Real Estate Scams: Residents that are purchasing a property and awaiting settlement will receive an email from a person posing as their realtor. The email will state that they need to wire a large sum of money to be put into escrow to go forward with settlement. Unfortunately, many wire the money and later discover that the email(s) and the recipient of the funds were not legitimate, and they are a victim of a scam. The true realtor's email and the scam email are usually very similar with a character added and sometimes a different email service provider at the end. Many realtors advise not to reply to email requests for wire transactions and most real estate transactions are done by certified bank check. Any wire transfers should be confirmed by speaking directly to your realtor, agent, or attorney directly, not by email or text. In many of these cases the money is not recovered, leaving the victim taking a substantial financial loss. The stolen money many times ends up in overseas accounts or crypto currency and is difficult or impossible to trace. Look for any differences in the email address and compare the legitimate sender's address. If in doubt speak to your contact directly in person or voice communication, not using the contact information on the suspicious email.
Pet Scams: The scammer posts advertisements for puppies or other pets, usually online. You contact them and the scammer asks you to send them money by Western Union, Money Gram, or internet payment services, like Cash App, etc. After you send the payment for the pet, the scammer will often contact you again. The scammer will advise that you must pay shipping fees to a shipping company, which is fake. You send the money and the pet never shows up. Or you are given an address to pick the animal up. You arrive to find a vacant address or the resident having no idea what you are talking about. Many times, they use google maps pictures to show the location they are supposedly operating from. We recommend using a local reputable breeder or adopt a shelter pet.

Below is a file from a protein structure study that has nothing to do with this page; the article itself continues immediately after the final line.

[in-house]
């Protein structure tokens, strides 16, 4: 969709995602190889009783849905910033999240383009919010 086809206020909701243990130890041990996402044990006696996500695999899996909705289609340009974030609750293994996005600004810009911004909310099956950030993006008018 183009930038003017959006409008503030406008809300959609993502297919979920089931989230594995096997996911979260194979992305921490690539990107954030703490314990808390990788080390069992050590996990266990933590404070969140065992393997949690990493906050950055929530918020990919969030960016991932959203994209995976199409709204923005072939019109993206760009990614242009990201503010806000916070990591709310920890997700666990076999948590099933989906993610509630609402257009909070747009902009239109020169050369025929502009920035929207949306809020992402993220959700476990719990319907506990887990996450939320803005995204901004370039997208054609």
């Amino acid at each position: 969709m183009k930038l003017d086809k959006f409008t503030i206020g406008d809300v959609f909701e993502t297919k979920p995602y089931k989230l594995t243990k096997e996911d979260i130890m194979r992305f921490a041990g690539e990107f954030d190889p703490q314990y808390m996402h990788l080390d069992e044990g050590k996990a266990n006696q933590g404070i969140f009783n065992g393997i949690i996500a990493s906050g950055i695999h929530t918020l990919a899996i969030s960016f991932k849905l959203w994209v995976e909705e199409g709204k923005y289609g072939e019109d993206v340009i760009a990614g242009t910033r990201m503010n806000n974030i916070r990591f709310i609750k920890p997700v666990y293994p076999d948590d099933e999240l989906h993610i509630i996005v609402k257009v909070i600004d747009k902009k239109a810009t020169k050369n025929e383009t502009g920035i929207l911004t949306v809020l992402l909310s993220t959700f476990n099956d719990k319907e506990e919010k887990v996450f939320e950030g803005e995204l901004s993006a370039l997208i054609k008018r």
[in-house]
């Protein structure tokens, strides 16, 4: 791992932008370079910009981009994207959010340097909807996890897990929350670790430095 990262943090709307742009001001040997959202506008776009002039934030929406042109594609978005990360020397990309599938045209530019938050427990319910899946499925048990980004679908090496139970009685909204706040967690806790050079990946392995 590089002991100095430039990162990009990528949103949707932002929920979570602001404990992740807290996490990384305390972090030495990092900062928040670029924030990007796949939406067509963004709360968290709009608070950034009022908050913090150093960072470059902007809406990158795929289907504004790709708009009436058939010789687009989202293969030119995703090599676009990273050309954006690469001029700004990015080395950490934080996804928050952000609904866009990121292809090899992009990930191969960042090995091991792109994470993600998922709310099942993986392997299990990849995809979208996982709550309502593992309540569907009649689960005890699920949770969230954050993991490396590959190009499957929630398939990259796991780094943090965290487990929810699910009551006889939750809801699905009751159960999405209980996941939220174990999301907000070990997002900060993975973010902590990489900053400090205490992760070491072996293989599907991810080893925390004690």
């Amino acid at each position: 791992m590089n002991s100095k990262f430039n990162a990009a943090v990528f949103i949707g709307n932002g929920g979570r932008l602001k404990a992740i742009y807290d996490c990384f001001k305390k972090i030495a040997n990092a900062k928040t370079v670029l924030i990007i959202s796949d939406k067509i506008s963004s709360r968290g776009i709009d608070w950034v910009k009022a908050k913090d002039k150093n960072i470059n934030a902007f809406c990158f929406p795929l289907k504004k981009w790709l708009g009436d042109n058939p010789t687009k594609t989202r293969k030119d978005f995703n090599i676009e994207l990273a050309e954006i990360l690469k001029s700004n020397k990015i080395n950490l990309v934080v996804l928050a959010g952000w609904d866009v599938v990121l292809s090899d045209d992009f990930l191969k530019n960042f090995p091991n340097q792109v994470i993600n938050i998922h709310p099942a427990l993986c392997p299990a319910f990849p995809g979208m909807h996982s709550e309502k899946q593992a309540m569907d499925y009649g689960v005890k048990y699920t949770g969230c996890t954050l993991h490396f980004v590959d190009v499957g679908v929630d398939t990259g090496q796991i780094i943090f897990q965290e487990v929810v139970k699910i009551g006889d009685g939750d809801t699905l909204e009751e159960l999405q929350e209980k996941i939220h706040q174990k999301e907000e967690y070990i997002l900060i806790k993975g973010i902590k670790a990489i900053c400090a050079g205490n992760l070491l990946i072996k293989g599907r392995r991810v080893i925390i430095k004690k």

Social Security Scam: You get a call and you are advised your social security number is suspended, there is an active investigation, and there is a warrant out for your arrest. They may even ask you for your local police department information, this is just to distract your attention. You are advised to go to a store and purchase gift cards and give them the card information as payment. The Social Security Administration will NEVER collect funds this way.
Relative in Jail or Distress: Scammer calls, texts, or emails you and tells you a relative is in jail or hospital and needs money sent for bail, attorney's fees, medical bills, or other expenses. Sometimes they try to pose as the relative themselves when contacting you. The scammer will tell you the relative's phone is broken or not working, to keep you from trying to call them directly. They will many times request sending cash via overnight mailing service like US Postal Service or Fed Ex to an address. The mailing address is often a vacant residence or property. The scammers will also use Western Union or Money Gram to have you send money or may request that you pay by buying gift cards and giving the information over the phone.